Even odder than finding that our old EnKF approach for parameter estimation was particularly well suited to the epidemiological problem, was finding that someone else had independently invented the same approach more recently…and had started using it for COVID-19 too!

In particular, this blogpost and the related paper, leads me to this 2013 paper wherein the authors develop a method for parameter estimation based on iterating the Kalman equations, which (as we had discovered back in in 2003) works much better than doing a single update step in many cases where the posterior is very small compared to the prior and the model is not quite perfectly linear – which is often the case in reality.

The basic idea behind it is the simple insight that if you have two observations of an unknown variable with independent Gaussian errors of magnitude e, this is formally equivalent to a single observation which takes the average value of the two obs, with an error of magnitude e/sqrt(2). This is easily shown by just multiplying the Gaussian likelihoods by hand. So conversely, you can split up a precise observation, with its associated narrow likelihood, into a pair of less precise observations, which have exactly the same joint likelihood but which can be assimilated sequentially in which case you use a broader likelihood, twice. In between the two assimilation steps you can integrate the model so as to bring the state back into balance with the parameters. It works better in practice because the smaller steps are more consistent with the linear assumptions that underpin the entire assimilation methodology.

This multiple data assimilation idea generalises to replacing one obs N(x_{o},e) with n obs of the form N(x_{o},e*sqrt(n)). And similarly for a whole vector of observations, with associated covariance matrix (typically just diagonal, but it doesn’t have to be). We can sequentially assimilate a lot of sets of imprecise obs in place of one precise set, and the true posterior is identical, but the multiple obs version often works better in practice due to generating smaller increments to the model/parameter samples and the ability to rebalance the model between each assimilation step.

Even back in 2003 we went one step further than this and realised that if you performed an ensemble inflation step between the assimilation steps, then by choosing the inflation and error scaling appropriately, you could create an algorithm that converged iteratively to the correct posterior and you could just keep going until it stopped wobbling about. This is particularly advantageous for small ensembles where a poor initial sample with bad covariances may give you no chance of reaching the true posterior under the simpler multiple data assimilation scheme.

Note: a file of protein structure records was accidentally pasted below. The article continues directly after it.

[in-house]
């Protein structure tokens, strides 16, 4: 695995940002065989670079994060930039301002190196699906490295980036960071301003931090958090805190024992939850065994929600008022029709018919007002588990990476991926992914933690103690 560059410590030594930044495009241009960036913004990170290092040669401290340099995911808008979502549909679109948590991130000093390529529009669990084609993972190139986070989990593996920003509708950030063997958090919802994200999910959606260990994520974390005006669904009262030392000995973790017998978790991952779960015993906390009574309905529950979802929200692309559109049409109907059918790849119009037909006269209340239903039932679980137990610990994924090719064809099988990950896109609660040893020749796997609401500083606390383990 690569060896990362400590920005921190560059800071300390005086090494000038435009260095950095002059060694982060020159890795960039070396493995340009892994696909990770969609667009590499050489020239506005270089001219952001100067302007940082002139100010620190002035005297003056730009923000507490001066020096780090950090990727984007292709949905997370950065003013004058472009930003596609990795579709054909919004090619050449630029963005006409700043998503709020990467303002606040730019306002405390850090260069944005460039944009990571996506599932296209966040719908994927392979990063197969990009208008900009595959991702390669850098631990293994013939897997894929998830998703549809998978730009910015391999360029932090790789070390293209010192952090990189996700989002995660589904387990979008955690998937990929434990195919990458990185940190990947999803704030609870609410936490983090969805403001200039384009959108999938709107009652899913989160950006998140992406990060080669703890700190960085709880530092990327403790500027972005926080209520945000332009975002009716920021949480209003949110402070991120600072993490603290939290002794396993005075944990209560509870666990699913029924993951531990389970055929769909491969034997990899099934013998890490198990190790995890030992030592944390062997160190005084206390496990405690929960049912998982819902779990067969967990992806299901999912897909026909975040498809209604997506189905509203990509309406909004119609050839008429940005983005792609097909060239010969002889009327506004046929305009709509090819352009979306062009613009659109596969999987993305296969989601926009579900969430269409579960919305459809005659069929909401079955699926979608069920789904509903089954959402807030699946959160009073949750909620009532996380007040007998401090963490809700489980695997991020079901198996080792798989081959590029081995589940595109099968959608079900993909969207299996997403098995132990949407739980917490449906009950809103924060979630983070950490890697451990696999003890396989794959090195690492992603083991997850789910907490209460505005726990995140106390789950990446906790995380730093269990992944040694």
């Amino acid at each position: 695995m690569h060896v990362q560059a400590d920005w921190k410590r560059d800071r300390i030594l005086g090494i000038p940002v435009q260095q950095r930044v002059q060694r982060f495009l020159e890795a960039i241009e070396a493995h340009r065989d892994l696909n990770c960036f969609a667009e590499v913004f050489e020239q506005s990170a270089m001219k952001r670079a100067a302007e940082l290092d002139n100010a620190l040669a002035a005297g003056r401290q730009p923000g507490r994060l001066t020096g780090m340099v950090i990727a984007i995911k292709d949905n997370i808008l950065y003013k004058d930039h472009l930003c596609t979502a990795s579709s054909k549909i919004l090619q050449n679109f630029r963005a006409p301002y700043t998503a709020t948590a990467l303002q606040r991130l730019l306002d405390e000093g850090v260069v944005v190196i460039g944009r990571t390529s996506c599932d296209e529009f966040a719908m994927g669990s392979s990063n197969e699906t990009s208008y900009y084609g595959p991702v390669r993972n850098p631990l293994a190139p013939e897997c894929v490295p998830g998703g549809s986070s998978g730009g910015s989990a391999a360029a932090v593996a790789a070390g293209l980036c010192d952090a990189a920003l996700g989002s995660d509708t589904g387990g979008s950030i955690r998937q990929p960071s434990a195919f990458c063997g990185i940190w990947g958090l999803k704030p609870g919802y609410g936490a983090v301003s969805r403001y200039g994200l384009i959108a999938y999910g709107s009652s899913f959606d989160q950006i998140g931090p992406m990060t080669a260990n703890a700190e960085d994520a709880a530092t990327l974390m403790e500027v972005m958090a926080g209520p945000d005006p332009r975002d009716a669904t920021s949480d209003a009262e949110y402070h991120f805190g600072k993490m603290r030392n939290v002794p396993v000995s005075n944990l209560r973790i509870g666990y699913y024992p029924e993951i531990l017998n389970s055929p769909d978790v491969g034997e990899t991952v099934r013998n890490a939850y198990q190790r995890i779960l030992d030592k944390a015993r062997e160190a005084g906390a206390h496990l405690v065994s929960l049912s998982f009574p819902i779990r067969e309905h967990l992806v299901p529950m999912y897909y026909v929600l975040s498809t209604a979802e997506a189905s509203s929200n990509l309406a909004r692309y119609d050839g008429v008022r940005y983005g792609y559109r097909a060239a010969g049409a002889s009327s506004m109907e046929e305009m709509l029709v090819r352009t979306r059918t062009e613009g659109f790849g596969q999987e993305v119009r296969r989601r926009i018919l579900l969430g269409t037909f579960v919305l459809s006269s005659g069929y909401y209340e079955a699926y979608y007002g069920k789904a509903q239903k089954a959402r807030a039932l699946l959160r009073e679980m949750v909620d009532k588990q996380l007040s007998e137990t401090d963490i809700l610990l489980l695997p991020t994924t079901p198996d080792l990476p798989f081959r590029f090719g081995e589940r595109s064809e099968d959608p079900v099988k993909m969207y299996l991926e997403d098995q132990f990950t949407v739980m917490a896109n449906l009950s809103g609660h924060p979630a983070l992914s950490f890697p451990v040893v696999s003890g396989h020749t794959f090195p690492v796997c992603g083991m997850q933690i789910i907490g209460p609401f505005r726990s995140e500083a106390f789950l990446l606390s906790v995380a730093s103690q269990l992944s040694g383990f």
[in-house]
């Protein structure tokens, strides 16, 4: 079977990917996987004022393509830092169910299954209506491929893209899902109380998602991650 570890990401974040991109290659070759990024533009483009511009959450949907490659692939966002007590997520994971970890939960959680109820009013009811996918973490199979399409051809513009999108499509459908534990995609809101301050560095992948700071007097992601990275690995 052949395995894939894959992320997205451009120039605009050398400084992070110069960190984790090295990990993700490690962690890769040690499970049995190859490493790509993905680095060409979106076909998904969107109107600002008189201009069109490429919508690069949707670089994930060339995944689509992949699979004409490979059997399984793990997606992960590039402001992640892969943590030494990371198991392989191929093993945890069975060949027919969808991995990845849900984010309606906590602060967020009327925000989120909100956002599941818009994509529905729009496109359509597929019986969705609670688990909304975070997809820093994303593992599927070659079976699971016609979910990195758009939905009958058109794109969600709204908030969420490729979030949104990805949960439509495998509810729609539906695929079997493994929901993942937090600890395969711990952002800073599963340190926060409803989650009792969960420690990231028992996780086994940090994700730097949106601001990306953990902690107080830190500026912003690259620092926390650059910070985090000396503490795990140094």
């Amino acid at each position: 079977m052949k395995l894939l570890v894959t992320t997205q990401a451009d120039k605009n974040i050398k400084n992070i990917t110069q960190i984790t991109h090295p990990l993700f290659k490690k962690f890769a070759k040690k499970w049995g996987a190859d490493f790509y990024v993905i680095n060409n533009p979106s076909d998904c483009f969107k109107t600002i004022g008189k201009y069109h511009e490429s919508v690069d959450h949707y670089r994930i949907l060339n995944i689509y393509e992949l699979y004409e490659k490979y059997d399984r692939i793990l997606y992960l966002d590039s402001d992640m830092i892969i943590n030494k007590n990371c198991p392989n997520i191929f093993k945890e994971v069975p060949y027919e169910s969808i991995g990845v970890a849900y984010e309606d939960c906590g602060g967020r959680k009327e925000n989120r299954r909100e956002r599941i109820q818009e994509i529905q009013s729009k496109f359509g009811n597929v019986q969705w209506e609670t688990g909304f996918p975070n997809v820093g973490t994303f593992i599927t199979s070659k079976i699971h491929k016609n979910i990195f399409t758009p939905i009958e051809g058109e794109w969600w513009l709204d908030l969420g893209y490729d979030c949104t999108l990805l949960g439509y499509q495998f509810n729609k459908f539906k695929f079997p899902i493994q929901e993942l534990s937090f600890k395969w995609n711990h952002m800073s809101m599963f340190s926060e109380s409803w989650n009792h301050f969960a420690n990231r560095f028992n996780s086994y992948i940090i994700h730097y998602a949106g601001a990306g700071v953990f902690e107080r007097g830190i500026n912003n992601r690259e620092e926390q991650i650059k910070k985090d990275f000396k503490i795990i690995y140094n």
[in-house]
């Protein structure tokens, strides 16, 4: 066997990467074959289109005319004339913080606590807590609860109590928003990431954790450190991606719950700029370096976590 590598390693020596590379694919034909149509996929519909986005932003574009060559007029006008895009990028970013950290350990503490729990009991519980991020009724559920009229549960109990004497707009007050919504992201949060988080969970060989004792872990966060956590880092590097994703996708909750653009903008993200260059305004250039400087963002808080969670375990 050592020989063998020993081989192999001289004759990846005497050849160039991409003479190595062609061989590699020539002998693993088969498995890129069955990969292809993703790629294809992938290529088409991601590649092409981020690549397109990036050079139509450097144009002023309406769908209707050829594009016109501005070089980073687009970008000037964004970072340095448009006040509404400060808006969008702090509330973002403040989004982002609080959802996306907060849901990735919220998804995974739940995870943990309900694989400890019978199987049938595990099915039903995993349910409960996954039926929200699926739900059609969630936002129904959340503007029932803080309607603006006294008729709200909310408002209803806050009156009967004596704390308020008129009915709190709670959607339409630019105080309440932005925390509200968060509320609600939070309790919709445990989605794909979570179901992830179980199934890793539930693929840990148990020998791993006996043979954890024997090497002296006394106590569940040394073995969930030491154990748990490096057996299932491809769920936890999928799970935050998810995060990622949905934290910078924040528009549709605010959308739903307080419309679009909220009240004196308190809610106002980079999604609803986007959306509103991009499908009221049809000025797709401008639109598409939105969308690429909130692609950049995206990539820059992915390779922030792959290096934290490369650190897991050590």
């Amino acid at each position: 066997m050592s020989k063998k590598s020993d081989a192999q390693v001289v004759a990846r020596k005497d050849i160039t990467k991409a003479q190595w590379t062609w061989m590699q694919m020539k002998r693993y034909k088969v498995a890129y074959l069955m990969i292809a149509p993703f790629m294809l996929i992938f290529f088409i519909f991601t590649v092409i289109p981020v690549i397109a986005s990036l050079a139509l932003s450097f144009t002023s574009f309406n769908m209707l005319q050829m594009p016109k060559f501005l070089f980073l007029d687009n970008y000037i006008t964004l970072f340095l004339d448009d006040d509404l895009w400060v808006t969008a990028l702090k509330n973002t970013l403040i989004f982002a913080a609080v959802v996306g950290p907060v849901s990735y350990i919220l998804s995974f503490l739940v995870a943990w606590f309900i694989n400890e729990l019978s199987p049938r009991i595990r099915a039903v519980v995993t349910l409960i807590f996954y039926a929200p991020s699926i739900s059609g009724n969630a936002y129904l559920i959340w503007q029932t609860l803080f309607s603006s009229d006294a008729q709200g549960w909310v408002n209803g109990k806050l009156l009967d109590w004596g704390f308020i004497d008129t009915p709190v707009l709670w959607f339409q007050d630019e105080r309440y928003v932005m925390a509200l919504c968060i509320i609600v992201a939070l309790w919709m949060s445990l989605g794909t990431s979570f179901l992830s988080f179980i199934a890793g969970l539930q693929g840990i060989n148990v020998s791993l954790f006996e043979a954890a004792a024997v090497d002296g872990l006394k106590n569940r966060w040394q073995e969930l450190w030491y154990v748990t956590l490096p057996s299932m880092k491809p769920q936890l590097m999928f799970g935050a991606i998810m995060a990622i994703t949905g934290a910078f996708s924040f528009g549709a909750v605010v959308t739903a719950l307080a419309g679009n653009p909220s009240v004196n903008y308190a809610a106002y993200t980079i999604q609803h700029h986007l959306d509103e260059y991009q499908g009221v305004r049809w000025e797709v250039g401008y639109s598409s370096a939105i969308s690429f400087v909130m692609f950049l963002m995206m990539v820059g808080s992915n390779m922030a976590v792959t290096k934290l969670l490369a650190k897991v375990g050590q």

I vaguely remembered seeing someone else had reinvented the same basic idea a few years ago and searching the deep recesses of my mind finds this paper here. It is a bit disappointing to not be cited by any of it, perhaps because we’d stopped using the method before they started….such is life. Also, the fields and applications were sufficiently different they might not have realised the methodological similarities. I suppose it’s such an obvious idea that it’s hardly surprising that others came up with it too.

Anyhow, back to this new paper. This figure below is a set of results they have generated for England (they preferred to use these data than accumulate for the whole of the UK, for reasons of consistency) where they assimilate different sets of data: first deaths, then deaths and hospitalised, and finally adding in case data on top (with some adjustments for consistency).

The results are broadly similar to mine, though their R trajectories seem very noisy with extremely high temporal variability – I think their prior may use independently sampled values on each day, which to my mind doesn’t seem right. I am treating R as taking a random walk with small daily increments except on lockdown day. In practice this means my fundamental parameters to be estimated are the increments themselves, with R on any particular day calculated as the cumulative sum of increments up to that time. I’ve include a few trajectories for R on my plot below to show what it looks like.